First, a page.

Well, he’s back. Harry Dent – the controversial US economic forecaster has returned to Australia to promote his latest book and sell tickets to seminars being held around the country. And what are his predictions for our property market? Pretty much the same as they were in 2014. Oh, and 2011.
Dent says Australian property is “way overvalued” and we’re in the midst of a bubble that will inevitably burst. He describes real estate as our economic “vulnerability” with price losses of 20-50% expected during what he predicts will be a second GFC that will be worse than the first. Yep, it’s doomsday stuff all right.
In an interview on Channel 9 last week, he agreed that his 2011 and 2014 predictions of a price crash here were wrong. He says while most of his economic predictions have come true, we’re “the exception” and it’s largely due to our strong immigration.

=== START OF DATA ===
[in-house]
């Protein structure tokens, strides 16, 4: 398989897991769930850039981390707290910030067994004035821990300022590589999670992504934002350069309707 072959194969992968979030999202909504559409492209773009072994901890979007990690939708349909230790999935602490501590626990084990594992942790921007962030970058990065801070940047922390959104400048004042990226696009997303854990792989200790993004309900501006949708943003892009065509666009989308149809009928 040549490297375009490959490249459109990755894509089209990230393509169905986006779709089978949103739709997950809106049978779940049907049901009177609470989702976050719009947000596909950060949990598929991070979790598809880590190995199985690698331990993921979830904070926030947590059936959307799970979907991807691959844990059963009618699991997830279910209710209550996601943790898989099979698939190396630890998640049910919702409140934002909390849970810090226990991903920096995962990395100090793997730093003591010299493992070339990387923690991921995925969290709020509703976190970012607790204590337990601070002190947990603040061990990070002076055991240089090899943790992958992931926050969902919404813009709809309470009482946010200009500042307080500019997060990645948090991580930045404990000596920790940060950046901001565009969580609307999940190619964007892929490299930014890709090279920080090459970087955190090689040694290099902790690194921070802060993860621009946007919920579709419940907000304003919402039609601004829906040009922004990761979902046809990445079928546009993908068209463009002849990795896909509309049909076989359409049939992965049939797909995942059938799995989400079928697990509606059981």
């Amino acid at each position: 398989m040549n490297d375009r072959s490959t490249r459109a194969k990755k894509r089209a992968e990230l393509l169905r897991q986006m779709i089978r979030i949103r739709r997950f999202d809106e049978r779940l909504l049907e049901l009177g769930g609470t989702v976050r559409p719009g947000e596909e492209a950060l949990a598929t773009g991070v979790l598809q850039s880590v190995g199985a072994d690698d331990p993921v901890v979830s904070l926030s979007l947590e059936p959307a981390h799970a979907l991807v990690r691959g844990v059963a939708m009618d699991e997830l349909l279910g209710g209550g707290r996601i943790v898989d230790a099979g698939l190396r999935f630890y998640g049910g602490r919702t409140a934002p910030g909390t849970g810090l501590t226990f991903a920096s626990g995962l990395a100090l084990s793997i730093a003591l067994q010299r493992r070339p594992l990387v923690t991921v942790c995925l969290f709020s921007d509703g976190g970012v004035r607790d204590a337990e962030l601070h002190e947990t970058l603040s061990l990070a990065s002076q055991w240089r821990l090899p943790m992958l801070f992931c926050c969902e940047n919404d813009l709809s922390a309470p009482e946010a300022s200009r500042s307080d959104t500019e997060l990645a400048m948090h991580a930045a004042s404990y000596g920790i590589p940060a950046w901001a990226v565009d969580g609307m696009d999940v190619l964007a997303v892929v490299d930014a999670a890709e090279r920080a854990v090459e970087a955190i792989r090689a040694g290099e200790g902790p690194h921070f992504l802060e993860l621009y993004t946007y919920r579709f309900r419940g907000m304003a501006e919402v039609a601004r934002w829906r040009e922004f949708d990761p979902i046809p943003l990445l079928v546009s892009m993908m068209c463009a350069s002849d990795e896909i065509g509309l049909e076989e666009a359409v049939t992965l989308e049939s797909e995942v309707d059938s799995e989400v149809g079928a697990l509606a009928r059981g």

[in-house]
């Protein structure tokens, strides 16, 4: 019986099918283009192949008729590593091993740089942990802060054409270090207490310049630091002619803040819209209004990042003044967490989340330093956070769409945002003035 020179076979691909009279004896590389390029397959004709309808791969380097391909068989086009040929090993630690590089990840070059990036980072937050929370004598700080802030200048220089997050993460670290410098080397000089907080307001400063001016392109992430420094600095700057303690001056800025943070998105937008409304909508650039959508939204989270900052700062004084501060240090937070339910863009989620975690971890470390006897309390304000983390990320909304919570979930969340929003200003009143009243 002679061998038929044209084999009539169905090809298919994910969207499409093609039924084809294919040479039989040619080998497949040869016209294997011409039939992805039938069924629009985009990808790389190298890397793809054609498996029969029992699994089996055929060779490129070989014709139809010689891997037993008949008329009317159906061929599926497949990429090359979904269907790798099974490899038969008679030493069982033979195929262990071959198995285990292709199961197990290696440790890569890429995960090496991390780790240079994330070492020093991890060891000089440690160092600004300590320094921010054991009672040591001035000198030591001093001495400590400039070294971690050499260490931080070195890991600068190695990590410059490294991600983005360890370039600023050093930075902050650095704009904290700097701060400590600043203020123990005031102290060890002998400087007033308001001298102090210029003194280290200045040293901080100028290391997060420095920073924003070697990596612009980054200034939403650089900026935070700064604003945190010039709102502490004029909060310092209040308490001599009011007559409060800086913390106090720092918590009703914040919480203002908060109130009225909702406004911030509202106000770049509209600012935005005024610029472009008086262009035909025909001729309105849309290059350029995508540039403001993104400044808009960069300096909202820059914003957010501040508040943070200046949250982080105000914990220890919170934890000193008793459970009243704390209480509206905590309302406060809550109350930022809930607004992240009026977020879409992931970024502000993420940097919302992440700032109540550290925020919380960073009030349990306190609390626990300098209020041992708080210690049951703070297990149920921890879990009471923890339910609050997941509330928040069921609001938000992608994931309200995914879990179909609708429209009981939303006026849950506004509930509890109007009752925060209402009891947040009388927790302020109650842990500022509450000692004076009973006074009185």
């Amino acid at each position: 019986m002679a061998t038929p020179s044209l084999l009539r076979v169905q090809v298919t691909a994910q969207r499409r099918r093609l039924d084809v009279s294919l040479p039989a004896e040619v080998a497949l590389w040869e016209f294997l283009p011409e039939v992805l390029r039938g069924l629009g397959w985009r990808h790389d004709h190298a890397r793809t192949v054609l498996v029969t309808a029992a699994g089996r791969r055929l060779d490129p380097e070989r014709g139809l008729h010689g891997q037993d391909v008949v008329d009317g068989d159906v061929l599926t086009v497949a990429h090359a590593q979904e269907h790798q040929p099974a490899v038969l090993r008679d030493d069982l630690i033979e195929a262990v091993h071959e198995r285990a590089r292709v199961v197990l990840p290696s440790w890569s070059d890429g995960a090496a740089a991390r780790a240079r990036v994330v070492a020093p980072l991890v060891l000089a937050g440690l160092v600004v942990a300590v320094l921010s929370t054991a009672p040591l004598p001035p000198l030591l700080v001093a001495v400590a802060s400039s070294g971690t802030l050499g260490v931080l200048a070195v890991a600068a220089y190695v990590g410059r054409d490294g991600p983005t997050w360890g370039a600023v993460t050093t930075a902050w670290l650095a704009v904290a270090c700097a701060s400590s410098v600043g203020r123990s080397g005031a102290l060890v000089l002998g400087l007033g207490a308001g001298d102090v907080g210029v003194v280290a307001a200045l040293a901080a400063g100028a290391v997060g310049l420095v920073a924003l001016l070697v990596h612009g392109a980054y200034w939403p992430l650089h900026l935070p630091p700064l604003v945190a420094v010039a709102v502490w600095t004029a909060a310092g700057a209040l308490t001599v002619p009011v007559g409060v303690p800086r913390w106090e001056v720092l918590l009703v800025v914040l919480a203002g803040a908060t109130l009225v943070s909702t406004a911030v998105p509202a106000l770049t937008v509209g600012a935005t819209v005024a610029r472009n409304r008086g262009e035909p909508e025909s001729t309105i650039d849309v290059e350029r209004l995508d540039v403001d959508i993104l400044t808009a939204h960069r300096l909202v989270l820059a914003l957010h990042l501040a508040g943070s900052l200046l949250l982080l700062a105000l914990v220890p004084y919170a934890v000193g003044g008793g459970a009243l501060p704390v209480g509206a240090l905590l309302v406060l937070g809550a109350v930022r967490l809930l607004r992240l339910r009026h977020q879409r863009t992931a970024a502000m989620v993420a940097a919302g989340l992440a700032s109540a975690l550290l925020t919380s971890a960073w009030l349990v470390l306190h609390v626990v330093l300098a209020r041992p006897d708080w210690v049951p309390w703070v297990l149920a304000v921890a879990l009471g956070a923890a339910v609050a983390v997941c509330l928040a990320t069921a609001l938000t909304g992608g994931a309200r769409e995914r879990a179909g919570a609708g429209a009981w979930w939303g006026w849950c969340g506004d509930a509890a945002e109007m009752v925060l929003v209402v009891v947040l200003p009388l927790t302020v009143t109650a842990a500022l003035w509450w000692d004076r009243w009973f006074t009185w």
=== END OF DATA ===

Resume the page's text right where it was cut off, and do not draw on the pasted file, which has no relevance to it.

“Australia is one of the few countries in the developed world that has very strong demographic trends now and ahead,” he said during the TV interview. “Your demographics is your savings grace and that is coming from very high quantity and quality of immigration. You’ll weather (the next GFC) better than most countries but I think real estate is your vulnerability.
He goes on to say: “I predicted almost every major bubble and major turn of events in the world except for this one. (Australia) really has been the exception but a bubble can only go so far, you are way more overvalued now than you were back then, more than twice what the US is and most European countries and this global crisis, so it may just be 20%, I say 50% max, that’s the range.”
Now I’ve been in real estate for 35 years and I’m yet to see any doomsday predictions about our property market from overseas commentators come true.
Strong population growth is not the only reason we survived the GFC relatively unscathed and I believe it’s certainly not the only reason our property market will never crash like the US. And herein lies the problem with Dent. You can’t bring an American mindset into any analysis of the Australian property market.